(Reuters) – Barclays PLC, Citigroup Inc., JPMorgan Chase & Co., Mitsubishi UFJ Financial Group Inc. and Royal Bank of Scotland PLC were fined for a total of € 1.07 billion (€ 1.2 billion) by the European Union on Thursday for rigs multitrillion forex market.
Banks have hit billions of dollars in penalties worldwide over the past decade for rigging benchmarks used in many daily financial transactions, further damaging the industry's fragile reputation after
The European Commission said that individual traders at the banks concerned formed two cartels to manipulate the foreign exchange market for 11 currencies, including the dollar, the euro and the pound.
"These cartel decisions send a clear message that the Commission will not tolerate collusive behavior in any sector of the financial markets," said European Competition Commissioner Margrethe Vestager in a statement.
Ci tigroup met with the highest fine of EUR 31
EU competition officers said most of the merchants knew each other in a personal basis and set up chat rooms like "Essex Express & # 39; n the Jimmy, who got this name because everyone except "James" lived in Essex, east of London and met on their train commute to the British capital.
The five-year investigation found that nine traders who spread across the banks exchanged sensitive information and trading plans in the chat rooms and sometimes coordinated trading strategies.
"The merchants who were direct k competitors, typically logged in multilateral chat rooms. and had extensive conversations on a variety of topics, including periodic updates of their trading activities, "the Commission said in a statement." The "Essex Express" cartel, which also involved the AC hatroom called "Semi Grumpy Old Men", ran between December 2009 and December 2012. The second cartel is called "Three Way Banana Split" and involves other chat rooms called "Two and a half men" and "Only Marge" – ran from December 2007 until January 2013.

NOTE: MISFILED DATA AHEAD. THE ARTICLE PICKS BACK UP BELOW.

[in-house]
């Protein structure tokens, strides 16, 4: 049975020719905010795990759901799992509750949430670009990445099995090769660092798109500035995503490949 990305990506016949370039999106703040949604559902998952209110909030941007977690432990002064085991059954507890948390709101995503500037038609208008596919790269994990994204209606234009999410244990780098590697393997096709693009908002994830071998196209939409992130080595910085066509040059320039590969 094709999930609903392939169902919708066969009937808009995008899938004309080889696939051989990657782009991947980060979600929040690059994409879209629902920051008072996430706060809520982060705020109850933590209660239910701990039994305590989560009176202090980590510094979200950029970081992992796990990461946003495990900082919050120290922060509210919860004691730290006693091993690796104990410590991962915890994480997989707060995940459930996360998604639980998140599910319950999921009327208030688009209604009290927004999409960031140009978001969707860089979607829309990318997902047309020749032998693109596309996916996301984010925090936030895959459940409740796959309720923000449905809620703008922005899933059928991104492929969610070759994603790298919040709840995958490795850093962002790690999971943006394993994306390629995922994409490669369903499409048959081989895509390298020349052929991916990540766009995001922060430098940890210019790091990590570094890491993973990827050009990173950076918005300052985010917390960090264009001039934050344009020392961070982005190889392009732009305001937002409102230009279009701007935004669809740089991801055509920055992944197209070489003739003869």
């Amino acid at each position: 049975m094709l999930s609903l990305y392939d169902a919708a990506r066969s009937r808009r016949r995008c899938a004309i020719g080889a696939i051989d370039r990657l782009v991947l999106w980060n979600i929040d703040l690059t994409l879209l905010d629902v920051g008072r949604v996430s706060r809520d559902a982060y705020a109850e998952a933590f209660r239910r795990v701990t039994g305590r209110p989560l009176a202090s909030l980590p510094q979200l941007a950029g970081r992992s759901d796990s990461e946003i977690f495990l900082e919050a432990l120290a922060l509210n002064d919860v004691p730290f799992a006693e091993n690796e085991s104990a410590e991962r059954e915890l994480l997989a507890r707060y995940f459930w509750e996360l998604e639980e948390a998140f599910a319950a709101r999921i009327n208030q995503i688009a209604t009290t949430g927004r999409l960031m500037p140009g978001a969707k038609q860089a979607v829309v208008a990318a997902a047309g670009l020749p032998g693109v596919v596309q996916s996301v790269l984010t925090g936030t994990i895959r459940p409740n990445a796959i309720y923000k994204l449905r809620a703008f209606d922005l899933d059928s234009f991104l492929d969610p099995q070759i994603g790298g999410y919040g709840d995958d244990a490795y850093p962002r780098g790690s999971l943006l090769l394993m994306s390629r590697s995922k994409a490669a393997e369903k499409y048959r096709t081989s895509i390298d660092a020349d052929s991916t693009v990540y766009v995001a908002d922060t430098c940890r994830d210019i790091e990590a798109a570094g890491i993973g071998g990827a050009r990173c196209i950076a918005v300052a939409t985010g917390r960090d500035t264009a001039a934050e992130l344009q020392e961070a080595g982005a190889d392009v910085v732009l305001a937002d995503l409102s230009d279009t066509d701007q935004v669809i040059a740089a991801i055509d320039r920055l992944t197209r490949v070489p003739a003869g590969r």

Information changed of businessmen in the chat room included details of their customers' orders, the bid spreads for specific transactions, their open risk positions and other details of current or planned trading activities.
Sometimes merchants would coordinate trading activity, for example through a practice called "standing", whereby someone the groups would temporarily stop trading to avoid disturbing others, the Commission said.
JP Morgan o ch RBS both said they were happy to have settled the cases and that they have since changed their controls.
JP Morgan said the fine was related to a former employee and RBS behavior that it acted as a rem
] The cartel "Three Way Banana Split", consisting of traders at UBS, Barclays, RBS, Citigroup and JPMorgan, was fined a total of EUR 811.2 million.
The Essex Express group with UBS, Barclays, RBS and MUFG received a fine of EUR 257.7 million, with the fine against Barclays largest for this cartel of EUR 94.2 million.
Allegations of extensive currency market manipulation were first reported in 2013 after Libor's scandal in 2012, where traders found themselves having rigged the adjustment of interbank loan rates.
US and the British authorities have then fined seven of the world's highest banks totaling about $ 10 billion to try to manipulate exchange rates.
Meanwhile, US prosecutors have charged a handful of former merchants over currency construction. Three former London-based traders were acquitted of all allegations in October, although others are waiting for convictions.
Meanwhile, the British Serious Fraud Control released its own forex investigation in 2016 and said there was insufficient evidence of a realistic outlook
Thursday's EU fine has allowed an investor start-up watching banks to raise alleged exchange rate-related losses in Europe.
Litigators have long hoped to replicate in the United Kingdom the success of US complaints against banks such as Goldman Sachs, HSBC and Barclays, which have given more than $ 2 billion to investors in settlements.
Scott & Scott, a US law firm that has set up a UK store after success in the United States where it was the leader in the action against 15 banks, said it had been waiting for the European Commission's punishment.
"Our company will work to recover losses incurred by non-US pension funds, asset managers, insurance companies and multinational corporations, including due to bank inaccuracies," says London-based partner Belinda Hollway.